Cold Frames

I’m after info/instructions on making the cold frame made only from Perspex sheet from episode 30 of this series. Can anyone help? I found the clip for the wooden frame but there doesn’t seem to be one for the only Perspex one. 

Posts

  • LynLyn DevonPosts: 13,158

    I wouldn’t even waste money on buying Perspex or waste time making one, a gust of wind and it will take off.

    that Perspex is so light, really not worth the effort. 

    Gardening on the wild, windy west side of Dartmoor. 

  • ZenjeffZenjeff Newcastle Upon Tyne Posts: 528

    Gardeners world programme 30 had a part on building cold frames could be helpful 

  • FairygirlFairygirl west central ScotlandPosts: 23,677

    It was held together with cable ties. I'm with Lyn on this - first breezy day and it would disappear over the horizon here. You'd need to rope it to a fence or wall. Maybe ok in a sheltered urban garden somewhere though. Better to buy some timber or a few concrete blocks, and see if you can source an old window or similar to make one. 

    Someone on the forum recently had bought two polycarbonate ones and that's what I suggested they did - tie it to their house wall. It'll be interesting to see if it survives till Christmas!

    And somewhere on the hill
    Inside the past we hear the bells
    Catching only parts of thoughts
    And fragments of ourselves
    Till we begin
    Again


  • Agree with you Lyn - I was quite shocked when that was shown on GW.  Perspex is so light and brittle, even if it doesn't blow away it won't survive being stored.

    Much better to use the perspex as a lid for a wooden box which has better insulation and more sturdy.  If it's hinged it can be stored to save space but I use mine all year round as a holding pen for young plants to give them a bit of protection.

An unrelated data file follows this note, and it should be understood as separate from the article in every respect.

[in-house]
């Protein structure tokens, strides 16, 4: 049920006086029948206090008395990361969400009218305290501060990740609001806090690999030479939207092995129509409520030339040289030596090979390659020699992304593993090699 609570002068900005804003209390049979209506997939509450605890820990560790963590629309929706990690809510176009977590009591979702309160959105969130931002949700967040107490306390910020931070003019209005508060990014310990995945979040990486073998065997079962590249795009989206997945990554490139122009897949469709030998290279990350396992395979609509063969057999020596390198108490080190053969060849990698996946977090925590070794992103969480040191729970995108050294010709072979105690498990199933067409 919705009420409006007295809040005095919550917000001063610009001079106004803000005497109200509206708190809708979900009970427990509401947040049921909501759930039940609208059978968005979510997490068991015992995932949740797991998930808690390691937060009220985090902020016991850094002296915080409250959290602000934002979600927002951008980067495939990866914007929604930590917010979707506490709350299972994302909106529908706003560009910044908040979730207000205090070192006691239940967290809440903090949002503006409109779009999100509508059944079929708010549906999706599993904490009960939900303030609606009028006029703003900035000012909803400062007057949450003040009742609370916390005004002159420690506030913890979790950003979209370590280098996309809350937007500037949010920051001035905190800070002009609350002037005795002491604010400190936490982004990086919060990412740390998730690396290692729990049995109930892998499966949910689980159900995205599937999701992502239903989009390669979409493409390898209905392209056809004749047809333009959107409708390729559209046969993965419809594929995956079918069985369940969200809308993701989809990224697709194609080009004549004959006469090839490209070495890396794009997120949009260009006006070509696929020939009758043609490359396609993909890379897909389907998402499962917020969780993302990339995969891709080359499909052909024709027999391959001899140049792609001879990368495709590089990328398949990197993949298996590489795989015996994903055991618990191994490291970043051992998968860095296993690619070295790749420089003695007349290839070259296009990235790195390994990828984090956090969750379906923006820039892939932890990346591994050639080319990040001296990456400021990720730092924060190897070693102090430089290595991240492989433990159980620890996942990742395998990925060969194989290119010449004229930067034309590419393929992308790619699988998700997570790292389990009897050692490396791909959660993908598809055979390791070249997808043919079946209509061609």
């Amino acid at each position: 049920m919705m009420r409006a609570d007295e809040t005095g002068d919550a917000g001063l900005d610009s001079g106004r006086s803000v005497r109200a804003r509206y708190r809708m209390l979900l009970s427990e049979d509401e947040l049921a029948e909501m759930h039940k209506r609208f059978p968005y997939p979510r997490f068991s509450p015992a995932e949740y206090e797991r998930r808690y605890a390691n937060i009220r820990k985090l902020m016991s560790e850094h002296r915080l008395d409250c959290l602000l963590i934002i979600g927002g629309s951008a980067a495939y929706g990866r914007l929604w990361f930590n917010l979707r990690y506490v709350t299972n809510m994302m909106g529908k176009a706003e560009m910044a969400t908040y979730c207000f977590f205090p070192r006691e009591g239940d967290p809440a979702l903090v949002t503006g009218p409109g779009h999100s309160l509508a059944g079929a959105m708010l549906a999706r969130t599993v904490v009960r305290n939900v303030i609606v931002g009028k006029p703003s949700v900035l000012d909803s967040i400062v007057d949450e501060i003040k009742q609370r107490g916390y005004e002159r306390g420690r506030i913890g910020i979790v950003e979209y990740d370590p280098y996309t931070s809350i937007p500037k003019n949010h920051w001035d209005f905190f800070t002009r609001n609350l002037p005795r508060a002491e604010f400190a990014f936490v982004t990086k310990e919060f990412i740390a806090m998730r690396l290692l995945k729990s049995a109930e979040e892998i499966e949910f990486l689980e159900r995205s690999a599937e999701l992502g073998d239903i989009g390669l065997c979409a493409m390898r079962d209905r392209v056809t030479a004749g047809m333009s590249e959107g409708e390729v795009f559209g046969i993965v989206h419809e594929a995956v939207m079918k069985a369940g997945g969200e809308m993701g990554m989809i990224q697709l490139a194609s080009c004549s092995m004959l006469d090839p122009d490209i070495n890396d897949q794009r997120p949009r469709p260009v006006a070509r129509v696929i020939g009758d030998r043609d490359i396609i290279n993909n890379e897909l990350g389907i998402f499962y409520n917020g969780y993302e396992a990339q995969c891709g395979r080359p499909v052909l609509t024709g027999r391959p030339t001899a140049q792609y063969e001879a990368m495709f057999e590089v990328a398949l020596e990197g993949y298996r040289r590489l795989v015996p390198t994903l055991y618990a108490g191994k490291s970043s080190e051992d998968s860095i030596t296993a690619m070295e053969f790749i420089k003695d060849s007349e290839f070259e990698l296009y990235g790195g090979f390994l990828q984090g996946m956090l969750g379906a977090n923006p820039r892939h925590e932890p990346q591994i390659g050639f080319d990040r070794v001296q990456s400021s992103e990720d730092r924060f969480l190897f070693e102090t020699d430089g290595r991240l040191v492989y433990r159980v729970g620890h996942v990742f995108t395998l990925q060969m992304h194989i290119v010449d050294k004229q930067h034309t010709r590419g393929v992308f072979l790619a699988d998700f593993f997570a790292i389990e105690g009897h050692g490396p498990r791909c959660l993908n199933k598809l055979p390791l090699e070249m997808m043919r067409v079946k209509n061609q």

• BobTheGardenerBobTheGardener Leicestershire, UKPosts: 7,611

    The ones on GW on TV last night were not made of perspex but of of twinwall polycarbonate which is 700 times stronger than glass and will effectively last a lifetime.  One big advantage of polycarbonate sheet is that it can easily be cut with a saw without cracking.  I agree with the others that using polycarbonate as sidewalls as well as the top would make them too light in weight and prone to being blown away though.  However, if you plan to place them on bare ground rather than paving etc then that would easily be remedied by driving a wooden stake in at each corner and screwing through the polycarb into the wood.  If you would like to let me know what size you want, I'll draw some plans and upload as an image for you.  image

    A trowel in the hand is worth a thousand lost under a bush.
  • FairygirlFairygirl west central ScotlandPosts: 23,677

    Yes you're right Bob. If it's on open ground, it makes it easier as you can fix them into it with timber posts. Think I'd still want to anchor it to something solid though. I doubt it would remain intact for a whole winter unless it's in a sheltered enough garden. image

    Polycarbonate is very useful as you can easily cut it to size yourself. Ideal for a diy-er instead of glass in that respect. Perspex is awful to work with unless you're very careful.

    And somewhere on the hill
    Inside the past we hear the bells
    Catching only parts of thoughts
    And fragments of ourselves
    Till we begin
    Again


  • Thanks for your thoughts folks. It was the polycarbonate one that popped my interest. I have VERY limited space in a small relatively sheltered urban garden. The design the put together with the cable ties seemed a perfect answer to my space and storage issues. 

  • vjwukvjwuk East SussexPosts: 30

    You could register on your local Freecycle group and see if anyone has one they no longer need, I often see various types and conditions (even wooden frame ones) on our local one.  Even if the top is gone you could fabricate one with the Perspex and cable ties.

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